Plus an addendum from last night. I was so tired last night post Twelfth Night, and so pleased by the production, that I neglected to post one of the night’s major negatives: people, mostly men, on their blackberries checking and writing e-mails all around us. People. You are at the theatre. It is just for a few hours. If you cannot disconnect from your phones for a few hours then go home and stop bothering the rest of us with your glowing screens. One of the guilty parties, who sat directly in front of us, was checking his e-mail in full view of his kids. Way to set a good example, dude.
Rude behavior in theaters has been getting a lot of publicity lately via Patti LuPone’s second outburst toward a texting audience member during a performance of her solo show. This is the latest in a thread of entries on the NYTimes Artsblog about Patti, her outburst, and readers’ reactions, both positive and negative, to her behavior. One general thread, regardless of whether or not the reader applauded La Diva or called her a raging megalomaniac, was an agreement that audience members are ruder than ever, and that people need to turn off their phones and cameras and just enjoy the damn show. I agree (I also think Patti rocks, so there). The end.
So today: work, rain, egg salad, humidity, work. The Dan Graham retrospective opens tomorrow, so the press were getting their first look today. Downstairs the Persol club (here’s an article on Lou Reed and that which went down, evidently AMAZING people were there, last night was a night I wished I had two of me!) was disassembled (the weird exhibit remained) and an orange-colored Dan Graham lounge was assembled. I left work at my normal time, ran home to clean up (and to see the superintendent installing an air conditioning unit, evidently he spent about seven or eight hours in here fixing things, which is absurd) and then met Phil at a Turkish restaurant at 3rd and 81st called Beyoglu, which specializes in mezze. Accordingly, we ordered a vegetarian sampler (a spread of mezze including hummus, babaganoush, tabbouleh, a yogurt dip, a red pepper dip, and spinach sauteed with garlic) and a chicken appetizer which was some sort of spread which involved walnuts. The spreads came with delicious fresh-baked puffy sesame studded bread that was hot from the oven and fantastic. So much food, however; Phil and I failed to conquer.
After dinner we walked back to my apartment to drop off a few things, and passed quite possibly the most amazing wrought-iron doorway in the history of doorways ever.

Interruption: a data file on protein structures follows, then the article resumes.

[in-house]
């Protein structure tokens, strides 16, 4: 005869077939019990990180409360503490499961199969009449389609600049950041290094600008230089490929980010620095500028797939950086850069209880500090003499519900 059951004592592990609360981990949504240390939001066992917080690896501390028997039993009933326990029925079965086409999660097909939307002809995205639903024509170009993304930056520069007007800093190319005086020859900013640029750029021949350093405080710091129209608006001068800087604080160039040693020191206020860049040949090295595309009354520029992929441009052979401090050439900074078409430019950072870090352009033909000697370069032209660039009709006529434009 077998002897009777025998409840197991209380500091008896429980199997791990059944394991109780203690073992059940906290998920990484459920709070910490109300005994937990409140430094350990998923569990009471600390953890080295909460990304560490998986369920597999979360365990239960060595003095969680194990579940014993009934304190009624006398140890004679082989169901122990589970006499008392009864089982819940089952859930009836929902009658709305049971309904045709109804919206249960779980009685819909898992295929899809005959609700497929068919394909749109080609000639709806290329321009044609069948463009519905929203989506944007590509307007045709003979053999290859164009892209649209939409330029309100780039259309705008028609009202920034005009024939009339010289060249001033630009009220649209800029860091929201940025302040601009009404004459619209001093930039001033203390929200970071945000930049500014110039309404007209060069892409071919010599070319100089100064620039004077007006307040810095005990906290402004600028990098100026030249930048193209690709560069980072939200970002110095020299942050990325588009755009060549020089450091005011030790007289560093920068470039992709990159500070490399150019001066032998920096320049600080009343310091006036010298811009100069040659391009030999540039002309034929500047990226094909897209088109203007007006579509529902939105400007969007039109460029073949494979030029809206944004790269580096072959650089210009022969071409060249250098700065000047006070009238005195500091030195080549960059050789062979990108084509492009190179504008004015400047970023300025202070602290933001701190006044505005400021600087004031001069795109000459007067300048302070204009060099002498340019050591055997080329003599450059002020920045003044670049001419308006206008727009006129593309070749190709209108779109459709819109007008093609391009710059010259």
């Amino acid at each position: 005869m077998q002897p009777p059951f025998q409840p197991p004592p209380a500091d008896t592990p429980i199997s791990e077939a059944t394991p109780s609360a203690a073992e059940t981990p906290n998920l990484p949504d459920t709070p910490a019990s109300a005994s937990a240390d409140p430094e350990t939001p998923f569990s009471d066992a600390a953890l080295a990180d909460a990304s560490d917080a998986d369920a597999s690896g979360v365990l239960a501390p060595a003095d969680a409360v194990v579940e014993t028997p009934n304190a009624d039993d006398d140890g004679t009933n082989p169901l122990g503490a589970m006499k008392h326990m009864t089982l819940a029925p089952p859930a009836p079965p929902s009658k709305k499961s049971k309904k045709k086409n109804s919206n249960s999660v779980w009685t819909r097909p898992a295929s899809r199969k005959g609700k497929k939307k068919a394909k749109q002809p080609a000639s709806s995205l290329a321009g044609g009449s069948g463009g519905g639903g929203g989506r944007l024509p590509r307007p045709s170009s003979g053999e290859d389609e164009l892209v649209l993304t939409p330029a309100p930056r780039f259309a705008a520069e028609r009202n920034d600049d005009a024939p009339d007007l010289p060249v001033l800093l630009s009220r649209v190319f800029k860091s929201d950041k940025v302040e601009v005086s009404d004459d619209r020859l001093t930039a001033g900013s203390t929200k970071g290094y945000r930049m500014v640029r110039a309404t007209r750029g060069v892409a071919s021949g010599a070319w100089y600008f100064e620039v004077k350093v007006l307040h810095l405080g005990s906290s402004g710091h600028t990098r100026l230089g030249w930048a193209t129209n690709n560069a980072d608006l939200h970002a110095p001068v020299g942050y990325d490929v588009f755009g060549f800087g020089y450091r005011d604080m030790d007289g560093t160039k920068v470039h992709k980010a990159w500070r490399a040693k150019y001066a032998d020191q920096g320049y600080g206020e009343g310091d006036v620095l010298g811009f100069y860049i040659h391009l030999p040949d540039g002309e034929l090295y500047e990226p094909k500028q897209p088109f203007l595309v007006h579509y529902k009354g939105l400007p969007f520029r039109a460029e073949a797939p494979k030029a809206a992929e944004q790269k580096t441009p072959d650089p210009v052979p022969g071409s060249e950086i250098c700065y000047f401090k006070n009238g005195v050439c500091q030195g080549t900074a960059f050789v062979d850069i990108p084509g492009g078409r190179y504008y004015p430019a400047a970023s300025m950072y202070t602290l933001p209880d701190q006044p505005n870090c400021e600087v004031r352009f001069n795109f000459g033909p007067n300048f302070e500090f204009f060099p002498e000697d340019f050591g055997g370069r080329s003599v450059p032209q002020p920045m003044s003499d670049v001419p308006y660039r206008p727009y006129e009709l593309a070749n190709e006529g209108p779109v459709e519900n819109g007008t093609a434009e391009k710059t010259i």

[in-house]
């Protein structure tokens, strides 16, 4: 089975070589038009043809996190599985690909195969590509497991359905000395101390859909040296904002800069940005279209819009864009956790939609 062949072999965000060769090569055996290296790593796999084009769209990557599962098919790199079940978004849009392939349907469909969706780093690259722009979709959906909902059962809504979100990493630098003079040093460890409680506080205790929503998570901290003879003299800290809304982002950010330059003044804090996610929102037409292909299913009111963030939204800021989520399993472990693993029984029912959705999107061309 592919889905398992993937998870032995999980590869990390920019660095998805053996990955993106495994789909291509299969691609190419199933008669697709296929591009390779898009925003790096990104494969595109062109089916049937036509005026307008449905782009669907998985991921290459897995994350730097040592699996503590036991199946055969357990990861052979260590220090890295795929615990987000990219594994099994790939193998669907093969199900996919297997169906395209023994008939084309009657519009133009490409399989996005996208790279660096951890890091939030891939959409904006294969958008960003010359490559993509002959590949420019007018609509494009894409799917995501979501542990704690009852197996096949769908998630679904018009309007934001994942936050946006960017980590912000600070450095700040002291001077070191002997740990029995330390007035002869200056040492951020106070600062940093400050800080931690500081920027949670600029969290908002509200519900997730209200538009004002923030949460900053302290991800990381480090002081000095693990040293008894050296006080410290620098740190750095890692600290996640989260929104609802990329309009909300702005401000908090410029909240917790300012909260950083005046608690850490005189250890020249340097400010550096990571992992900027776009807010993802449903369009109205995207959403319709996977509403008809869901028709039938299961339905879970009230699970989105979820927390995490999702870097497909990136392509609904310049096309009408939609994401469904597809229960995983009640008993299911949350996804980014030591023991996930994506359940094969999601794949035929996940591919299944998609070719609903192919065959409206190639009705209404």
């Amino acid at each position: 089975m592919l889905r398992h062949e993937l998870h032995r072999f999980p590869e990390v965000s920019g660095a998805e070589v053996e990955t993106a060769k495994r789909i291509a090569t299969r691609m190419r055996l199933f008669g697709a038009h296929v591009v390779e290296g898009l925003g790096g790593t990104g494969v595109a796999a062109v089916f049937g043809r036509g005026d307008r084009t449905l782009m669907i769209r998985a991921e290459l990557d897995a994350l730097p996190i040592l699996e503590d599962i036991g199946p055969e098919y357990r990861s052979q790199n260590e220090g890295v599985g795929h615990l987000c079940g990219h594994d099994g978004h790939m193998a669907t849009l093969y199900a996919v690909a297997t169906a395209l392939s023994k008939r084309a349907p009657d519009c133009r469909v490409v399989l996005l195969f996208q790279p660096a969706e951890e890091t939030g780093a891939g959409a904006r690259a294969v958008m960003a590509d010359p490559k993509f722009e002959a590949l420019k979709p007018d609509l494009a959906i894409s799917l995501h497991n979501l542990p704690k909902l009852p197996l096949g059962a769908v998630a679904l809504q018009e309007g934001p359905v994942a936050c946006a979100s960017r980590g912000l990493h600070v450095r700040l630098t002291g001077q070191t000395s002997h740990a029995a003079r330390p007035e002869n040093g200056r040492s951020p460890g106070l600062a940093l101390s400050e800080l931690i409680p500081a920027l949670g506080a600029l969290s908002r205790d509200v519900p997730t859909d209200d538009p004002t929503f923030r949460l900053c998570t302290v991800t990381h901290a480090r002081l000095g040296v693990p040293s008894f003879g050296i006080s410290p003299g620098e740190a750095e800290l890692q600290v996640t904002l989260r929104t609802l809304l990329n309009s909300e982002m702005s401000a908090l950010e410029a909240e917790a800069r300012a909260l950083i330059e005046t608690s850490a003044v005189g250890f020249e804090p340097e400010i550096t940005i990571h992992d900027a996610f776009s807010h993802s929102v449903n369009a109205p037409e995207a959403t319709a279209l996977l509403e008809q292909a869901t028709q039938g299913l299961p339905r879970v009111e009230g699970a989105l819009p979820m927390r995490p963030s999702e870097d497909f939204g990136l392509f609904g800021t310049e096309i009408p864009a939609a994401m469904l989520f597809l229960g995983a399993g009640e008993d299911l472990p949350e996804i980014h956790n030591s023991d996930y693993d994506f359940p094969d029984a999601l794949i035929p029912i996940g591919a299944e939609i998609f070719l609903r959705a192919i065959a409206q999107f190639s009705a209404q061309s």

The Dan Graham opening started at 7:00. We arrived around 7:10 and it was already fairly crowded. We skipped the reception in the basement and went to the fifth floor to see the retrospective. Luckily we beat the crowds–by the time we left the exhibit the galleries were packed. I was really compelled by the exhibition and am looking forward to the opportunity to returning when the galleries are less crowded. I love what Graham does with space and time, and how he plays with those concepts using mirrors and videos. Phil and I especially had fun in a room involving cameras, mirrors, televisions, and a startling time delay. The exhibit also features a lot of film, using the original super-8 reels and really old-school equipment, which I love. If you enjoy art that allows you to play, and art that screws with your head, check out the exhibit. Here are a few shots of the retrospective:
I wish I could tell you more about the crowd. The craziest outfit I saw was a gold hyper-sequined tube dress with huge shoes and huge hair. I also saw a tight-lipped lesbian couple with dark lipstick, short dark hair, dark outfits, and the most bizarre glasses I had ever seen. I passed them several times, and they neither spoke nor smiled. Maybe they were robots. Phil and I visited the permanent galleries and the Oldenberg show, both of which were far less crowded than the Dan Graham show (naturally) before heading downstairs to the reception and to the Persol show. The Persol exhibit is ridiculous: all black, with lots of mirrors, and black and white videos with swanky people in swanky cars in a swanky countryside talking about how art is made from a blank canvas. Utterly ridiculous. Also, rotating sunglasses suspended from mid-air:
Phil and I sampled the lackluster food (chicken skewers, stale popcorn). He had a glass of wine, I had some Pellegrino. We ran into some girls from my department, an intern and an actual paid employee (yes those exist), and we talked to them for awhile. And then, at 8:55 promptly, the lights were turned on and the party was over. Really Whitney? You are really going to kick us out at 9:00? Guess so. These, alas, are my only other pictures from the reception. Phil actually took a lot of pictures of the night, and I am hoping to borrow his pictures. If I deem any suitable, I will include them in a future post.
Phil and I, lacking a party, decided to make our own party for two at Pinkberry. And then, because we are old, we called it a night. I arrived home just as the super was cleaning up, greeted the newly installed air conditioning with much happiness, and then settled in for the night.
I am eagerly anticipating tomorrow, as Jon arrives. I will try to post while he is here but will make no promises. Still, I am devoted to you, my dear readers, so I will endeavor to give you some content as the weekend progresses. In the meantime, I look forward to reading reviews of the Dan Graham opening tomorrow, and am amused to have experienced my first New York art party-thing-whatever.